I still haven't cleaned up my house.  Dirty laundry is piled and there are dishes around.   I'm not seeing it as being lazy but a form of depression that is creeping up on me. Honestly I don't feel like doing it, but I'm making the choice to deal with it before bedtime, and I'm also making a choice to make myself a steak dinner because food is good and I can't start unintentionally starving myself. I like my curves and the clothes that fit me now.  I'm still waiting to hear about an interview from my agency, and perhaps tonight will see an updated Monster resume in the making, but I'm coping by looking at my situation. I'm coping by not ignoring it, even if that is my first instinct and laying in bed in all my bloggy glory feels better.

Today's lessons: The feelings for the husband are easing into a comfortable place.  I'm not attention whoring all over my neighborhood, just my blogs.  Feeling sad is okay and I am still healing.  I should pay y'all in therapy fees but instead I give you words and angst.  Lots of angst all around.

I'm Sharing My Coping Skills

It's unfortunate that life seldom flows in ways that are consistent and expected.  Those who marry would never divorce.  Parents would never bury their children. Dreams and plans would never be deferred or denied and disappointments would not be part of the human experience. But then we'd also never understand the peace and joy that come from knowing what their absence really looks like. I wasn't always a coping kinda gal.  There were a few times in my life when I decided quitting made more sense, or that I needed help because I couldn't do it on my own.  I'm really glad that I'm not a superstar at everything I do.  Failure can be an amazing blessing.  Depression has been a life time companion since the 7th grade.  Don't get me wrong, I was a bit of a loner long before then, but I think of the 7th grade as the starting point because that was when puberty hit, and those grown up hormones destroyed what ever illusion of normalcy I had going.

Hormones made my body change.  Long before that, I remember walking home from school one day and I must have been in about the third grade when a guy in a red car pulled up to me to ask for directions. I don't think my parents allowed me to walk to and from school before then.  I lived in East Hollywood in the 80's and early 90's and I was walking down Virgil near the city property on Santa Monica. I saw my first penis that day.  I didn't realize I should feel fear when the driver pulled over and asked me questions while his pants were unzipped and he had his penis in his hand.  I was confused about what he was doing and had no idea where he wanted to go. I think I was most concerned about not knowing where he wanted to go.  When I was 10 years old, a neighbor in his teens put his hand on my ankle and started moving up.  I didn't know what to do and stopped him at the the middle of my thigh.  There were plenty of other stories about my youth being perverted and my personal space invaded but by Grace alone I can say it stopped at physical violence and I feel without being physically beaten my emotional scars are harder to see but are getting easier to heal. Puberty made me much more obvious to men and the hormones made me feel like I wasn't loved on top of that. Rejecting advances is a skill I learned early on, but that brokenness that wanted acceptance made that a bag of confusion that I still have collecting dust in my closet somewhere. I pick it up from time to time and start to unpack things, but then I shove it deeper than it was.  It's on my to do list and will probably be worked out in a blog post one day. Usually when I'm feeling low, I start exposing flesh in skimpier than normal clothes. That's me regressing. My first real attempt at suicide happened in the 7th grade with a bottle and a half of over the counter pain medication.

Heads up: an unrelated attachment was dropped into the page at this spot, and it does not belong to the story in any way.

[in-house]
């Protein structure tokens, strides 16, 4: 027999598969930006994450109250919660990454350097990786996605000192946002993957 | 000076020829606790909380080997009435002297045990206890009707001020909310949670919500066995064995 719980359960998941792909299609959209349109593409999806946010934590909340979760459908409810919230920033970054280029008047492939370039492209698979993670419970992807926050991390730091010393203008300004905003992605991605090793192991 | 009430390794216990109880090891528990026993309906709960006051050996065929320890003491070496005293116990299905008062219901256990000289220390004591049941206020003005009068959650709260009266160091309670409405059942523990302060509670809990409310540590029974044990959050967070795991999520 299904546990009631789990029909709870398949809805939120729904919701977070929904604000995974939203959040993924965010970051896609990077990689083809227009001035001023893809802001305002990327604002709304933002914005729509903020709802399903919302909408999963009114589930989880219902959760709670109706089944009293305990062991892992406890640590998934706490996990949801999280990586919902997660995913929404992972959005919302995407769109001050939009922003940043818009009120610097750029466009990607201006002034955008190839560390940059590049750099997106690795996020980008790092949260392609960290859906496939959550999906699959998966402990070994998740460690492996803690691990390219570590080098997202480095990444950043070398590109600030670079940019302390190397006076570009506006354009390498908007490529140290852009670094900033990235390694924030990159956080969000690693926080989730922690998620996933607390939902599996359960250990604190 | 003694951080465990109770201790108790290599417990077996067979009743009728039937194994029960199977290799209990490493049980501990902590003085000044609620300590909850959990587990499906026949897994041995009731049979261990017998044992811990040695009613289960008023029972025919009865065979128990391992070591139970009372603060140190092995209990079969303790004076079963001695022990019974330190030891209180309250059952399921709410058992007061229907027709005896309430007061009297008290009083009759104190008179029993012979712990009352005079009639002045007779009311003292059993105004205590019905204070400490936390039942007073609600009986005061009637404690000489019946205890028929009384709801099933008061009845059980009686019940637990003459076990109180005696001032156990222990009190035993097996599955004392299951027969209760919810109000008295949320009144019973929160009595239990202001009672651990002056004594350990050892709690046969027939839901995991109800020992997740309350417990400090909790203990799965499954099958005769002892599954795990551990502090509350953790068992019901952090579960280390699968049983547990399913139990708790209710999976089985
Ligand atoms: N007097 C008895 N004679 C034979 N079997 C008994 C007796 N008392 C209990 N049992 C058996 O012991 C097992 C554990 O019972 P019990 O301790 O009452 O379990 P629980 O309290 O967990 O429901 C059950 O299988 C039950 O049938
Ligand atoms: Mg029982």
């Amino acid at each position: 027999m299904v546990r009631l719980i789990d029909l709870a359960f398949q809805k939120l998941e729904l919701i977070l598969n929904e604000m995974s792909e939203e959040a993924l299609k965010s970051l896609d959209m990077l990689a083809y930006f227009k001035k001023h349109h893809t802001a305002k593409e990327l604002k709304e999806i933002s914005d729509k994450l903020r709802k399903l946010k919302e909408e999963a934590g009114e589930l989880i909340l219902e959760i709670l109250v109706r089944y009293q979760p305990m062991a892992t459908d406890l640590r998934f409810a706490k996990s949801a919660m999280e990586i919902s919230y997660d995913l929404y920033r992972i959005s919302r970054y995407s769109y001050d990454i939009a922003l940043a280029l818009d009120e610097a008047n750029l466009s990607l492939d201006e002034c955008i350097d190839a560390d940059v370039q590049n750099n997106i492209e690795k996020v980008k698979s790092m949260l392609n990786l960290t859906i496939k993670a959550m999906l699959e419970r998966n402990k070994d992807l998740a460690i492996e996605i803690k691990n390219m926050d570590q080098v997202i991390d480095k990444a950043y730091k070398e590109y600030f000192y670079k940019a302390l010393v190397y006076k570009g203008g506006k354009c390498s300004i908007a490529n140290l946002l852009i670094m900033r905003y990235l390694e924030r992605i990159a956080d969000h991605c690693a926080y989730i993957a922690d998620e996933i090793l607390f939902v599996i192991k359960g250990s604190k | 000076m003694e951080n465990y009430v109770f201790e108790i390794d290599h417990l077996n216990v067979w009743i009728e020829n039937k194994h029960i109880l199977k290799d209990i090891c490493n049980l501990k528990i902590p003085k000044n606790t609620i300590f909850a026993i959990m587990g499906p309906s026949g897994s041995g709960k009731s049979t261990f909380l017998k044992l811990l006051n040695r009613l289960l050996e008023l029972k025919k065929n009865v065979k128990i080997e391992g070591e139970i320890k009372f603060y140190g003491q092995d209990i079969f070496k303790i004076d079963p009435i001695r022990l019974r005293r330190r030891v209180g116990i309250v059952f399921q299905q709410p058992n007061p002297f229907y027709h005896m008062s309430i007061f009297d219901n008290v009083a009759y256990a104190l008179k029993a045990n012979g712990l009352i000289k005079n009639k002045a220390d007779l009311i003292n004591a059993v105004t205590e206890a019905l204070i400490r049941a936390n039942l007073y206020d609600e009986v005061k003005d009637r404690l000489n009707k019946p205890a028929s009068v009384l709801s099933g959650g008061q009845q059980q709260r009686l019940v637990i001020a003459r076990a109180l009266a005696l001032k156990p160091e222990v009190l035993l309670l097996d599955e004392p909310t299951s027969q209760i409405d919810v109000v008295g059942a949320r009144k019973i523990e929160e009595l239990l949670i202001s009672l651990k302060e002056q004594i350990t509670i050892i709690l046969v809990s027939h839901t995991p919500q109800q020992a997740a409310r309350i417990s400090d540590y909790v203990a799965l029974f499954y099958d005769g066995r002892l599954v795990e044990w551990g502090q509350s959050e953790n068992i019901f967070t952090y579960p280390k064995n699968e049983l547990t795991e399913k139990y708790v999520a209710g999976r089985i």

I was hospitalized.  My stomach was pumped and I'll never forget the neon green bile that made it's way out of me through the tube that was shoved up my nose.  Ice water was supposed to numb my throat, but it didn't.  I was in intensive care next to an anorexic infant and when her mother discovered why I was there, the curtain around them closed so she could hold her contempt without having to see me. My great grandfather died and I was alone in a hospital bed while most of the family went to Texas for his funeral.  My oldest sister stayed behind and checked on me from time to time. I was in the hospital bed when I got my third period.  It took a few more to realize PMS was real and genuinely going to mess with me as long as I am fertile. It's one of the reasons I loved being pregnant.

Years later there was another attempt or two but nothing quite as serious or dangerous as that first time, and the last attempt was before my second decade.  In hindsight I wasn't quite as motivated to end my life as I was to end that feeling.  Time and experience has taught me that those feelings are cyclical and will pass. It helps to not dwell on the low points, but to change my focus. It helps to curtail the low before it bottoms out, and it hurts to not let other burdens add pressure when I'm already feeling like Atlas with my world on my shoulders. When I'm good, I'm really good.  When I'm low, I'm doing everything I can think of to get better.  I try to find something positive or stick to something physical.  Angry sex used to be my go to. Now I pull weeds.